raising its key interest, officially known as
the Fed funds rate, from zero to 1 percent
next year, in gradual increments of 0.25 per-
centage point each.
As interest rates rise, investments such as
bonds will pay higher yields. If bonds are
earning more, stocks will have more difficulty
looking as attractive as they once did. That
could make it more difficult for the market
to go higher.
--- MUCH ADO ABOUT OIL:
The collapse of oil prices this year has
become a huge topic of worry as well as a
comfort for investors.
American consumers love that falling oil
prices have driven the price of gasoline below
US$2.50 a gallon. Wall Street's relationship
with oil is far more complex, however. Oil
revenues are critical for several large
economies, including Russia. Banks loaned
money and energy companies issued high-
yield bonds to investors based on projected
oil revenues. Energy companies are reliant
on high crude prices to make money and to
keep their stock prices high. Shares of energy
companies in the S&P 500 are down 10 per-
cent this year. Many junk bonds are trading
at distressed levels.
There's worry that oil's drop could shake
up the global financial system. Russia's cur-
rency, the ruble, has slumped in recent
months because investors are concerned that
the government could default or that the
country could slip into a recession. In 1998,
Russia defaulted on its debt, in part because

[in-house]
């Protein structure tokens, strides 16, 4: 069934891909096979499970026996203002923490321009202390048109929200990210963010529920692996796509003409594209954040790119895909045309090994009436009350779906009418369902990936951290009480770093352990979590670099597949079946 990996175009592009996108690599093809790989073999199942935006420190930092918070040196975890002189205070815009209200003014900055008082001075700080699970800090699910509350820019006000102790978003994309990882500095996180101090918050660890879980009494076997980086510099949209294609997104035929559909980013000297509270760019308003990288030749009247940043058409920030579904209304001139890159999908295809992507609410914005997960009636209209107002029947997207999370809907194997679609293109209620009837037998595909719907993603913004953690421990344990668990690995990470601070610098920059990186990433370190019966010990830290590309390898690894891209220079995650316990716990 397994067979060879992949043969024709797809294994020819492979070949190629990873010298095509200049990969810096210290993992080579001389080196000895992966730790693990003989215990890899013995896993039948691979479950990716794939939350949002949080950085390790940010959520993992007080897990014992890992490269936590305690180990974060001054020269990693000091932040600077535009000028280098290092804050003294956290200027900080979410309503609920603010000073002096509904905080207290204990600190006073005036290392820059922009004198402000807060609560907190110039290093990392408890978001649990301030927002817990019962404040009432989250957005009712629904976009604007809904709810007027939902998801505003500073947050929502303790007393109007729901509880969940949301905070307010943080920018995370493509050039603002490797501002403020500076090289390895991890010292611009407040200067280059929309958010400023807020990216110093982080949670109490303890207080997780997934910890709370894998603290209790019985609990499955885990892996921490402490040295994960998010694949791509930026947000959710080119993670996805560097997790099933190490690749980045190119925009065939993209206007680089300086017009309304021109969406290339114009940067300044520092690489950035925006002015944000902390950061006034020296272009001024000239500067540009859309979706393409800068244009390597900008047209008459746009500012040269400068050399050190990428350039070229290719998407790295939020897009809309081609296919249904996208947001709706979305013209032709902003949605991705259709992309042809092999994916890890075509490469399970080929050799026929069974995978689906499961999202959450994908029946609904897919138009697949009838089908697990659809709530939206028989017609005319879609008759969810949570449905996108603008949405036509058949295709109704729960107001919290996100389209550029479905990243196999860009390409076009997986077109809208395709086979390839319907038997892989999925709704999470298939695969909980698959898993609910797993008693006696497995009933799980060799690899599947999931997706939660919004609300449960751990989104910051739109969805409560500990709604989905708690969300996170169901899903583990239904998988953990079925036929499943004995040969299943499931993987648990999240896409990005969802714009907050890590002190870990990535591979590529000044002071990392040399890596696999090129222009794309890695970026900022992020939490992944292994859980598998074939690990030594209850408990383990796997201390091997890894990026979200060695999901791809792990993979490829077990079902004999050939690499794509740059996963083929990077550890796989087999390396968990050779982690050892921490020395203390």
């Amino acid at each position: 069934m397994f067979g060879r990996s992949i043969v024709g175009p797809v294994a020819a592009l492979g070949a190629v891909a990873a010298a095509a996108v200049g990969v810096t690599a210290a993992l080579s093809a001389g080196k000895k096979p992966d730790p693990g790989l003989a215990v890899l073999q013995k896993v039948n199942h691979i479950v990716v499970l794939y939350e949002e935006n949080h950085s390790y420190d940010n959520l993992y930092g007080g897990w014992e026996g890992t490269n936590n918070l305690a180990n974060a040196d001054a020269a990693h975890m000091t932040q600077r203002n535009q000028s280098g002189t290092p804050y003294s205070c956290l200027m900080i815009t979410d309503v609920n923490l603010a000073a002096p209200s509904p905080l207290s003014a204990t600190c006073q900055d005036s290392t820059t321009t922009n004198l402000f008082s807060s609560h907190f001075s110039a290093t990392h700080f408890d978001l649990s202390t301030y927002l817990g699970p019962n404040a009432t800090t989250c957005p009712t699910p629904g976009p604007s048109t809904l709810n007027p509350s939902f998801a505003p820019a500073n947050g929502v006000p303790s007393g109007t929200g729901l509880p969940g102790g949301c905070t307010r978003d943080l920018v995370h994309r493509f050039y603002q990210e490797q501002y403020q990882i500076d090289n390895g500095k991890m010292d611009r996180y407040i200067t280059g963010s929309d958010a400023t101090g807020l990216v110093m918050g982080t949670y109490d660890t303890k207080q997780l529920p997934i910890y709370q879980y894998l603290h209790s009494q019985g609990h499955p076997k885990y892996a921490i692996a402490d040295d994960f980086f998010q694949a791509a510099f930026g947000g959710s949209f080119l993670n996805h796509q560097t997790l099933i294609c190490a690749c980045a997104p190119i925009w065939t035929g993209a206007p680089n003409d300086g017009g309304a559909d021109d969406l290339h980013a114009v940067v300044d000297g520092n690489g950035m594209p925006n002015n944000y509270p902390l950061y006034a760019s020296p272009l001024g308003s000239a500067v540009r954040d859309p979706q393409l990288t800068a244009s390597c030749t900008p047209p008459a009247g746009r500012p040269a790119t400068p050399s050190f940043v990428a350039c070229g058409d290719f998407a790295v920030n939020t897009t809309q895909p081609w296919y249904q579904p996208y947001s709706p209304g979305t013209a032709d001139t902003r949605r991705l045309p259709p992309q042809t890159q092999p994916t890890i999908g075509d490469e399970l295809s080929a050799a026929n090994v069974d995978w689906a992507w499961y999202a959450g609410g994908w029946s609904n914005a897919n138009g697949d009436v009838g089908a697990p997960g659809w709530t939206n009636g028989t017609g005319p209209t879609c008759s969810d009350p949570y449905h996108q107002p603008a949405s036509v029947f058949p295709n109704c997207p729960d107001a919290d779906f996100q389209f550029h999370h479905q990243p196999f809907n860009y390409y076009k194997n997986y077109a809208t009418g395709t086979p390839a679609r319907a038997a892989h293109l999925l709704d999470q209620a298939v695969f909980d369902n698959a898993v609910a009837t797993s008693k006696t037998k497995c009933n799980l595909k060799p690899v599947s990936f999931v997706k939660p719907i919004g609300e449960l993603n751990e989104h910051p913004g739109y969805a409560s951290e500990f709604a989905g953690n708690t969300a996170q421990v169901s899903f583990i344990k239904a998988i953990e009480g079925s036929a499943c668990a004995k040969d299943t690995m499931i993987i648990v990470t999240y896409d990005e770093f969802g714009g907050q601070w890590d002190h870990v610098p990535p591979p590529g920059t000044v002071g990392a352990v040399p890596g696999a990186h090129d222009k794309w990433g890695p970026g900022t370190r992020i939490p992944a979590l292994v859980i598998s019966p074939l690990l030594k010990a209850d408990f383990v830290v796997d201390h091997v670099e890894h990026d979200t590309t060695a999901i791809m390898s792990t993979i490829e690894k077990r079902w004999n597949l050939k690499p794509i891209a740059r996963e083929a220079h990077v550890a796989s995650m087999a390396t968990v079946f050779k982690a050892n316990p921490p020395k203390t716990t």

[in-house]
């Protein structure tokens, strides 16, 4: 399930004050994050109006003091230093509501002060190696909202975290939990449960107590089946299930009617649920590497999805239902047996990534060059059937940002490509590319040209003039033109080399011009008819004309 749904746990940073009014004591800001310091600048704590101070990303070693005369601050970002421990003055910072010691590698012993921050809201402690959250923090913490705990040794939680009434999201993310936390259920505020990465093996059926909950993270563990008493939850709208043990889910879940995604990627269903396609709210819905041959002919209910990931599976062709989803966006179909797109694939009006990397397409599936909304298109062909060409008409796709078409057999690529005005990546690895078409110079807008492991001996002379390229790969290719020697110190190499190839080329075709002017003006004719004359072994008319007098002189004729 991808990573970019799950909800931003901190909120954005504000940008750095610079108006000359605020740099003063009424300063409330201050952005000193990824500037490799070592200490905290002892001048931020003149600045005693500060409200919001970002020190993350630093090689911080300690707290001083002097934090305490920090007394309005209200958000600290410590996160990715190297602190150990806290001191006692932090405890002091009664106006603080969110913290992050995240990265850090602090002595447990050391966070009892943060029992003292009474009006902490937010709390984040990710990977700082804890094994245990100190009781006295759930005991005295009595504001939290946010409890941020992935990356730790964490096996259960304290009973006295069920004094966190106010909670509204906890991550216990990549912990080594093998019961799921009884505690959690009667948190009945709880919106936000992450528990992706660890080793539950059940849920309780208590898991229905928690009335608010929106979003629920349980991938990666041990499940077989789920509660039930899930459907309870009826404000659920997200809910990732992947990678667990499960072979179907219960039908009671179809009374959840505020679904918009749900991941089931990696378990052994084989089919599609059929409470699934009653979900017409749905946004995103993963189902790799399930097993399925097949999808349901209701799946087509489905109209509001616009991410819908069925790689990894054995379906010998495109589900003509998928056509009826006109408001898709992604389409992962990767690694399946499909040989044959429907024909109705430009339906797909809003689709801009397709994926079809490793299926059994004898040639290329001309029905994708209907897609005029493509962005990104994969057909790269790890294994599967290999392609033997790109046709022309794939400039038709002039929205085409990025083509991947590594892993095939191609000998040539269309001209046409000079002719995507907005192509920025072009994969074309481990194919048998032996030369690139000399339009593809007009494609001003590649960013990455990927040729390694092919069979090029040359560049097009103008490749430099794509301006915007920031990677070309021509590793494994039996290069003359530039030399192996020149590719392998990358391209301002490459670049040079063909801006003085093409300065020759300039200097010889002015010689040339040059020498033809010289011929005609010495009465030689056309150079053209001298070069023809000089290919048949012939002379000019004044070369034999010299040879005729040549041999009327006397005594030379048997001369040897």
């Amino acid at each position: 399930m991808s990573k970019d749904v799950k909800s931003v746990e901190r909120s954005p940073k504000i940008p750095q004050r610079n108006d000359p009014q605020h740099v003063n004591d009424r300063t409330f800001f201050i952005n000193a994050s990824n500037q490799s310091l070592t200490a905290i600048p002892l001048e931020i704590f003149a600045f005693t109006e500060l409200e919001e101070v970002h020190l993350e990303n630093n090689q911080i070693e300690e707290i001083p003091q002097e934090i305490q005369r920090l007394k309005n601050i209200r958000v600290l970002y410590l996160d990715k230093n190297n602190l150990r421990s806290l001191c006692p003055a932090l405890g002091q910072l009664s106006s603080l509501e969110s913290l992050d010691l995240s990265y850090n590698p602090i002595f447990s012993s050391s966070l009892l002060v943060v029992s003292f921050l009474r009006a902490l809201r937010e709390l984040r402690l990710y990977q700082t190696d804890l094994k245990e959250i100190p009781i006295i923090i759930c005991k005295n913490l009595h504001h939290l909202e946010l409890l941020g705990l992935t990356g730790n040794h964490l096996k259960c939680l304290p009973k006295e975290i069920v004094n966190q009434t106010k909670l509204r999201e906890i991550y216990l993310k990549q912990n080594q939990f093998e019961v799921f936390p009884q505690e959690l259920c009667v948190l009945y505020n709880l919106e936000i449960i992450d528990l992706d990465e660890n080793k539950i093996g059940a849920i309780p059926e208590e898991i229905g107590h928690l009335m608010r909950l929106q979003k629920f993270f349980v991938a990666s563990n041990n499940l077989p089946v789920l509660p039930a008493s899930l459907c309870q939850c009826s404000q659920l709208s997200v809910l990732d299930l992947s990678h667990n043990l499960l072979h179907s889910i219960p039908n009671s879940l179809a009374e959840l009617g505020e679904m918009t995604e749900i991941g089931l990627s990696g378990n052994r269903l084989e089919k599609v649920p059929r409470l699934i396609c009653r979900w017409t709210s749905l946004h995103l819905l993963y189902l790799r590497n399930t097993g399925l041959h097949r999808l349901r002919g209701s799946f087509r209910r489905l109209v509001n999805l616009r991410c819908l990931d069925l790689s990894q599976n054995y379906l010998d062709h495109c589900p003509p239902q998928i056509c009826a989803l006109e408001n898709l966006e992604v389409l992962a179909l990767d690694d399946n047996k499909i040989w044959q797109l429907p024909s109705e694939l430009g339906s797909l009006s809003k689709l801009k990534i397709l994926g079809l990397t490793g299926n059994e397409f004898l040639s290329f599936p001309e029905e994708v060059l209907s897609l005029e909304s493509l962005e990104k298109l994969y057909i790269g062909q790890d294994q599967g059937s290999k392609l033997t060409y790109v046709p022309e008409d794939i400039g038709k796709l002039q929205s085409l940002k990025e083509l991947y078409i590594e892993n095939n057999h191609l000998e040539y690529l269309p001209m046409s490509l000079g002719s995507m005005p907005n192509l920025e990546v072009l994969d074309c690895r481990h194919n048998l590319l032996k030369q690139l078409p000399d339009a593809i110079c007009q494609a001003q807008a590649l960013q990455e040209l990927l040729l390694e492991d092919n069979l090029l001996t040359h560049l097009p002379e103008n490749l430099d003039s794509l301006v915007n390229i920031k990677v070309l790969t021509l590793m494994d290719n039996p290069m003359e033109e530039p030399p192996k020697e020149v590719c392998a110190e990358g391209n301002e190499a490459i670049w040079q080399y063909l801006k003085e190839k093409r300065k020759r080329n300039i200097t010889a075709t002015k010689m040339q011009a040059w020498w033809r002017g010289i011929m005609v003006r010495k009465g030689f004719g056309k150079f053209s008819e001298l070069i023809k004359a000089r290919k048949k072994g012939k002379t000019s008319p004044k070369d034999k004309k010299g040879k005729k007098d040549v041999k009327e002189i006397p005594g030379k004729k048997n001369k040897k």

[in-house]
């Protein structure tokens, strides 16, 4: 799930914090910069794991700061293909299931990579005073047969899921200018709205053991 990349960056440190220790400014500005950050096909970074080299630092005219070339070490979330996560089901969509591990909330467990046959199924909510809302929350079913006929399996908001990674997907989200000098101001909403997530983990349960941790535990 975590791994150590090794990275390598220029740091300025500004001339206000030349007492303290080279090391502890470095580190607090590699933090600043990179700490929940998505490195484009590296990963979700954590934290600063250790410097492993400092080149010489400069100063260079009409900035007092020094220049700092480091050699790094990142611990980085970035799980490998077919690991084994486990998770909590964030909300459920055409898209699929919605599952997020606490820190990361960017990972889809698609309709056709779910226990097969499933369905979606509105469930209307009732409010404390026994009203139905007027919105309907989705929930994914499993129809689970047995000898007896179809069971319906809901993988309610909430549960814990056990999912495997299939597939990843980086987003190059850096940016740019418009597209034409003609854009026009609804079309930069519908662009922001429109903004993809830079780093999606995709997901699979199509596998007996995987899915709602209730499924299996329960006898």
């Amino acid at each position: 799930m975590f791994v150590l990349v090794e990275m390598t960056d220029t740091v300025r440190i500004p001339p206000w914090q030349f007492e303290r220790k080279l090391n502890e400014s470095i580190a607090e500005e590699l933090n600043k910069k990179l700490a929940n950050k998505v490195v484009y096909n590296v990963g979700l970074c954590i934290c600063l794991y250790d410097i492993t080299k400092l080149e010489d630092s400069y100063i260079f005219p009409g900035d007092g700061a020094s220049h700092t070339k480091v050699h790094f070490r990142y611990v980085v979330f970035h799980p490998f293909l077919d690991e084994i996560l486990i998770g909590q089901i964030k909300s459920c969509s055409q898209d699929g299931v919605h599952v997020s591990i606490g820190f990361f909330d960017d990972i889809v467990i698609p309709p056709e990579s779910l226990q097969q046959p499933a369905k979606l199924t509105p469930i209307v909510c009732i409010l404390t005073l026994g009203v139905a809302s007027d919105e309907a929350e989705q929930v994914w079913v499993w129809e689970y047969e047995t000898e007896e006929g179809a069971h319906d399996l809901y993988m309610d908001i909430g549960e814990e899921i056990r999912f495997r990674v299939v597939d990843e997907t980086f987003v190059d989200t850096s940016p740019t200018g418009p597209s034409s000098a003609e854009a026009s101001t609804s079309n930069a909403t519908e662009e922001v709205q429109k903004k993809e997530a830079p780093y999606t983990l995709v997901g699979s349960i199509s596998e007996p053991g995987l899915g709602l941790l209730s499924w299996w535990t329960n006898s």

of plunging oil prices.
The big question for next year is whether
the world is simply producing too much oil,
or whether the global economy is not strong
enough to consume it fast enough. Also, if
prices keep falling, will oil producers start
cutting back production, which in turn could
provide some support for oil prices.
"I still believe what's happening to oil is
related to there being too much supply, but
the sell-off is sending ripples through the
market about global economic growth," said
Sonders of Charles Schwab.
Peter Tuchman wears
a "DOW 18,000" hat
on the floor at the
New York Stock
Exchange in New York.
US stocks pushed
further into record
territory on Tuesday
as the Dow Jones
crossed past the
18,000-point mark for
the first time. AP
--- BONDS WILL HAVE A TOUGH YEAR . OR
The biggest prediction of 2014 to fall flat on its face
was that bonds would have a bad year in 2014. They
didn't; in fact, they went in the opposite direction.
Instead of the 10-year US Treasury note going from
2.97 per cent at the beginning of the year up to 3.5
per cent, as many predicted, the benchmark note was
yielding 2.18 per cent as of Dec. 22.
Many strategists readily admit they completely
missed on their bond predictions. Nevertheless, many
investors are doubling down on their bond yield fore-
casts for 2015, with some looking for the 10-year yield
to reach 2.5 per cent to 2.75 per cent next year. They
reason that the U.S. economy is improving and the
Federal Reserve is expected to raise interest rates. AP
Will US bull market continue?